Fairmont State’s Kestrel: A Journal of Literature and Art will host its first in-person gathering since the beginning of the COVID-19 pandemic April 8 – 9 at the Frank and Jane Gabor West Virginia Folklife Center.
The aim of the Writing Through the Pandemic: Contemporary Folklore Symposium is to begin the important work of documenting the effects of pandemic conditions on art and literature as they register the profound shifts in our experience of time, awareness of mortality, sense of purpose and confrontations with national history. This symposium will feature two panel discussions about these changes and their immediate and potential impact on folklore.
“I am thrilled that we are able to, once again, meet face to face as a community,” said Fairmont State University President, Mirta M. Martin. “Symposia like this are always educational and informative. This symposium also offers us a chance to share our thoughts about how the shared, global pandemic is impacting how we create art, and the stories our art will tell, post-pandemic. I urge anyone interested in folklore and the artistic process to attend.”
The first of the panel discussions will take place on Friday, April 8 from 2 – 4 p.m., featuring Douglas Van Gundy, Director of the MFA writing program at West Virginia Wesleyan and author of a collection of poems, A Life Above Water; Sally Rosen Kindred, author of Book of Asters and No Eden, along with three chapbooks, including Says the Forest to the Girl; Jane Varley, author of the memoir, Flood Stage and Rising, and a poetry chapbook, Sketches at the Naesti Bar; and Robert Wallace, author of the collection, Hawk on a Power Line. Sessions on Friday will continue from 6 – 8 p.m. as all participating writers gather to read from their work, with a reception to follow.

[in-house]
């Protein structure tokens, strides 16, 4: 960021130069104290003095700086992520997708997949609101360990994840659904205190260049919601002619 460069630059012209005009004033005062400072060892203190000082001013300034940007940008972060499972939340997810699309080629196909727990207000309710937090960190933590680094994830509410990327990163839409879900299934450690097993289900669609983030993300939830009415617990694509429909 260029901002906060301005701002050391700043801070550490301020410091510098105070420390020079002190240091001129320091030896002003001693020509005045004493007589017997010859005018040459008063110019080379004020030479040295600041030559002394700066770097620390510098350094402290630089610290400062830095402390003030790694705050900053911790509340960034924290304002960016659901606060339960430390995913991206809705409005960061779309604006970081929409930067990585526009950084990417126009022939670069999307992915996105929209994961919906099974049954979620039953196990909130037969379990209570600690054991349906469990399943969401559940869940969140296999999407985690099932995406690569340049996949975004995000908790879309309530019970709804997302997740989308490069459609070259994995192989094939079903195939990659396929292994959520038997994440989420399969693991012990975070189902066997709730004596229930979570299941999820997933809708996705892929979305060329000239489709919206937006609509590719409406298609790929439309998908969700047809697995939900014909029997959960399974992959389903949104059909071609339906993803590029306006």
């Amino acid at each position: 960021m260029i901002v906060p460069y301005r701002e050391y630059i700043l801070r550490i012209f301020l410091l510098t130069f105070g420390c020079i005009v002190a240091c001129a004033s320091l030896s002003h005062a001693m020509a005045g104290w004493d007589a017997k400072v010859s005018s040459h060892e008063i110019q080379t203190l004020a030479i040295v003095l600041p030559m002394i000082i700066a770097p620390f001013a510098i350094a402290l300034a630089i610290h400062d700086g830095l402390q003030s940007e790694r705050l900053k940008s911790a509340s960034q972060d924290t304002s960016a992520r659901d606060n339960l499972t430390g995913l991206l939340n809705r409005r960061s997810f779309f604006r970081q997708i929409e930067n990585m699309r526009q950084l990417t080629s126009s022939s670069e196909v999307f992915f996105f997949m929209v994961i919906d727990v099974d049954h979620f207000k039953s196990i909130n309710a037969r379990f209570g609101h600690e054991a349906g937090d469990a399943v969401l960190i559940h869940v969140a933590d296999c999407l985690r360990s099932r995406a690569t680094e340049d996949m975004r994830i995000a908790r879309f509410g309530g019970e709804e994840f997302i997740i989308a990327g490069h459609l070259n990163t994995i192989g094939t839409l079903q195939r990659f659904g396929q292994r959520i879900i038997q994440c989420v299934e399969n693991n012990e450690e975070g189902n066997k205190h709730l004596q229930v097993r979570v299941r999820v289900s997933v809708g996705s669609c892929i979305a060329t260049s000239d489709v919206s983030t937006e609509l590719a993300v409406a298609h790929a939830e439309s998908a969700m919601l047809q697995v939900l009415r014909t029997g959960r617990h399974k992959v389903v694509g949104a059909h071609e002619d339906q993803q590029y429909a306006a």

The symposium will continue on Saturday, April 9 from 1 – 2 p.m., with a special student editors panel from Fairmont State's student literary and art journal, Whetstone, and Muskingum's, First Circle, to discuss editorial and academic experiences relative to the pandemic. Another panel discussion will follow from 2 – 4 p.m., featuring Bob Kunzinger, the author of nine collections of creative nonfiction, including his new memoir, The Iron Scar: A Father and Son in Siberia; Daniel McTaggart, who has been named West Virginia’s Beat Poet Laureate and whose latest collection of poetry is Midnight Muse in a Convenience Store; Ellen McGrath Smith, whose collections of poetry include Scatter, Feed and Nobody's Jackknife; Natalie Sypolt, the author of the collection of short stories The Sound of Holding Your Breath; and Randi Ward, a poet, translator, lyricist and photographer from Belleville, West Virginia, whose work has appeared in many journals and been featured on Folk Radio UK, National Public Radio and PBS NewsHour.
All events are free for in-person public attendance, and will take place at the Fairmont State University Frank and Jane Gabor West Virginia Folklife Center. The events will also be available for viewing from a Facebook livestream. The Kestrel Symposium is supported by a grant from Fairmont State University.
For more information, contact firstname.lastname@example.org.